How Many Satellites For What Purpose?
The speakers in the systems we review here range from 5.1 to 7.1. Does that mean "more is better" or should you make an informed choice based on your specific uses and needs? As we have already explained in earlier reviews, basic cinema sound starts at 5.1 with an upgrade. Moreover, 6.1 and 7.1 do not necessarily add a lot to a well-designed 5.1 home theater system and, if you are on a limited budget, it's wiser to invest in a well-made powerful 5.1 than in more loudspeakers of lower quality with bland sound.
Of course, it's not the same if you have a big hall to equip. Now, if money is no object and you don't mind having a raft of speakers with all their cables, go straight for 7.1.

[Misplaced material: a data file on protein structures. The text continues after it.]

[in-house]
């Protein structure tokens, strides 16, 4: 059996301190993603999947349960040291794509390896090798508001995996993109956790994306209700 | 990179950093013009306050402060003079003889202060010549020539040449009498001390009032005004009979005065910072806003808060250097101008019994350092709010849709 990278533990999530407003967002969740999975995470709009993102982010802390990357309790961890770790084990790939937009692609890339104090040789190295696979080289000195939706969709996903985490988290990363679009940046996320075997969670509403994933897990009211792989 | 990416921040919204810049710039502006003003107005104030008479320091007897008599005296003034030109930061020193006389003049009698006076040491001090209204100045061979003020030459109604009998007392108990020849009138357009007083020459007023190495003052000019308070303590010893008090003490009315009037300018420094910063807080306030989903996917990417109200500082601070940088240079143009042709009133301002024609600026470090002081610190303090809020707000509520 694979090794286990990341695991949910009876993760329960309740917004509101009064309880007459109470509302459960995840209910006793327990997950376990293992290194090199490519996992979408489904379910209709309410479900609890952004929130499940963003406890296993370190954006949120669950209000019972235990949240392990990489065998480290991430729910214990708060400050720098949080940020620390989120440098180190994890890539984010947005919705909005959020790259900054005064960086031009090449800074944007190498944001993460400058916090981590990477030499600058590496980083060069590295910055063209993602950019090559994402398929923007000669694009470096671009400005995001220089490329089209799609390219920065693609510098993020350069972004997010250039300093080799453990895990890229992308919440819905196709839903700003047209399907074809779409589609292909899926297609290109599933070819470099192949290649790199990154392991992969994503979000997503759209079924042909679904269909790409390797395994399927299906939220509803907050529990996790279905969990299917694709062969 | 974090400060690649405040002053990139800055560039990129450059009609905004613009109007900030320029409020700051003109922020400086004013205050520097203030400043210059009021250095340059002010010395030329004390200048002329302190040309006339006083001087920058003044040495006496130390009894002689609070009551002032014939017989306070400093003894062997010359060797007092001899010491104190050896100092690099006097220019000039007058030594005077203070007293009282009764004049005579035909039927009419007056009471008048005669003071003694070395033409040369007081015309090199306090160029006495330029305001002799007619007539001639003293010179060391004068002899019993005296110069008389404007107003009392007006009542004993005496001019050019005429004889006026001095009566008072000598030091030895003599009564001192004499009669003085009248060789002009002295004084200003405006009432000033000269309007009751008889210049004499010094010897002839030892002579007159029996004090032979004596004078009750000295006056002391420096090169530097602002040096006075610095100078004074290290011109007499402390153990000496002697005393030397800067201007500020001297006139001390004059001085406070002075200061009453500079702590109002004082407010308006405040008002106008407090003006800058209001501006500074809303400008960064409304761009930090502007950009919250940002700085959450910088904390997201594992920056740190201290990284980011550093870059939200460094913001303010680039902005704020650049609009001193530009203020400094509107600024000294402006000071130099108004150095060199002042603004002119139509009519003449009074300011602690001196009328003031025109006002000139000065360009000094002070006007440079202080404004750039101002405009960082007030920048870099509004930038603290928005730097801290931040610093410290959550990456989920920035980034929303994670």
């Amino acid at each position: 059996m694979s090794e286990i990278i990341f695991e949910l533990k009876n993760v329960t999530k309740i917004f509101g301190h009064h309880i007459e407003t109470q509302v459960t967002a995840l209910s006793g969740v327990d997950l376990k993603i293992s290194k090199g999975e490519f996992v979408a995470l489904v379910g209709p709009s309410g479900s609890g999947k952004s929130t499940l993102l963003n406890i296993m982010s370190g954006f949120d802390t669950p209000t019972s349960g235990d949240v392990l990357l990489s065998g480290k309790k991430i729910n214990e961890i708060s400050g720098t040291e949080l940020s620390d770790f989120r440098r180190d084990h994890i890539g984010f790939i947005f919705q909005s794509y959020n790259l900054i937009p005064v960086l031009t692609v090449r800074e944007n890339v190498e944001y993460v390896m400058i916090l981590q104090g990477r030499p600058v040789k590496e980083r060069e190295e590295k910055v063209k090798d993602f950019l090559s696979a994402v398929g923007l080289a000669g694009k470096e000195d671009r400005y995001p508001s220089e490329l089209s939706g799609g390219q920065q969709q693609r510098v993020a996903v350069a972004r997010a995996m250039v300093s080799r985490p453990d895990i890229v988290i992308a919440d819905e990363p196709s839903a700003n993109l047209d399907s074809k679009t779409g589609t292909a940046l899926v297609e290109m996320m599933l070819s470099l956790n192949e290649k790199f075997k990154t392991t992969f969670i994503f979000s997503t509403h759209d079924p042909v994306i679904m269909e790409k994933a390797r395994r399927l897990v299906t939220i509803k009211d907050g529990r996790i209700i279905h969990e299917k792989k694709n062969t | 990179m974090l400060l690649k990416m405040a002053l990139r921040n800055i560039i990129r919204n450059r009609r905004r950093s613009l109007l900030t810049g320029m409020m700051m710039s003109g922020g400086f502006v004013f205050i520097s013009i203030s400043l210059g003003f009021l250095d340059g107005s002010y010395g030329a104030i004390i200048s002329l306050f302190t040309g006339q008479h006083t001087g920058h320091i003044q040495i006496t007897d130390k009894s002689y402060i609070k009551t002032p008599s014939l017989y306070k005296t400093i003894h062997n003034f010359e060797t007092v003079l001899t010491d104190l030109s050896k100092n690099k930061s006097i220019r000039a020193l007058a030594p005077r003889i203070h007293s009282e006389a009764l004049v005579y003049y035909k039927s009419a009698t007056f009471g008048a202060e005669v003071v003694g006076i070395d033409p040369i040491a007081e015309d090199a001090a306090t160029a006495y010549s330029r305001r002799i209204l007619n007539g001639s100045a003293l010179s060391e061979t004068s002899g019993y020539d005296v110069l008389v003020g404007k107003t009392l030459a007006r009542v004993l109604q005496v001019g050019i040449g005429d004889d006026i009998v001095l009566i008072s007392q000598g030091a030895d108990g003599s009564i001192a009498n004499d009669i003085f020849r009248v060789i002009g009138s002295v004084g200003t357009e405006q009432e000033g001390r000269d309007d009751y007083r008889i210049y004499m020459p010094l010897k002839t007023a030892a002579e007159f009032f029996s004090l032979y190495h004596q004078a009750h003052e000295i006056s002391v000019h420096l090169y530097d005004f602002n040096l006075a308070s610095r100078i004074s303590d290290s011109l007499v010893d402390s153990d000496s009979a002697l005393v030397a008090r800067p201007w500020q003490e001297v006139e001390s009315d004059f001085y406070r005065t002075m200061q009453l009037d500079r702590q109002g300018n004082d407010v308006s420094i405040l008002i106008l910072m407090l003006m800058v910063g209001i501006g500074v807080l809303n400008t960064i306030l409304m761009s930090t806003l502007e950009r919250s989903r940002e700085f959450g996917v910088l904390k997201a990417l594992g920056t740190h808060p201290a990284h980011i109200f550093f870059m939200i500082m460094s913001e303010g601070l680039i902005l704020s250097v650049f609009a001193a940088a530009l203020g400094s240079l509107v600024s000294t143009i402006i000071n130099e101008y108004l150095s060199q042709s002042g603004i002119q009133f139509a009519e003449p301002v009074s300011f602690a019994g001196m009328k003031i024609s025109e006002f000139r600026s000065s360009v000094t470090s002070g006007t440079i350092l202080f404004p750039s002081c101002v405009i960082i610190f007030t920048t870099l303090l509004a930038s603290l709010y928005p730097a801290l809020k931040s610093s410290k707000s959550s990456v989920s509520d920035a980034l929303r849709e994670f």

In games, however, having more speakers offers a much more accurate perception of the position of elements in the game, so here the matter deserves some consideration. If this is your main application, then musical sound quality is not a deciding criterion, and you would be probably be advised to go for extra channels. But don't forget you'll need the space to set up one or two speakers behind where you sit.
If you are not content with movies and games but want music too, you should realize that most music sources are still in stereo (2.0) even though DVD audio is on the increase (Dolby Digital or DTS 5.1) and can be played on a PC with the right sound card (only Creative has one so far). So what you need is a system that will play a stereo source properly. The basic formula is playback in 2.1, which is closest to the original recording, but now, with Dolby Prologic II, the more recent Dolby Prologic IIx (7.1 upmix) or the Creative CMSS system, you can upmix stereo to multichannel output. It's true you lose the exactness of the original recording, but the result is usually pleasing if you choose your parameters carefully.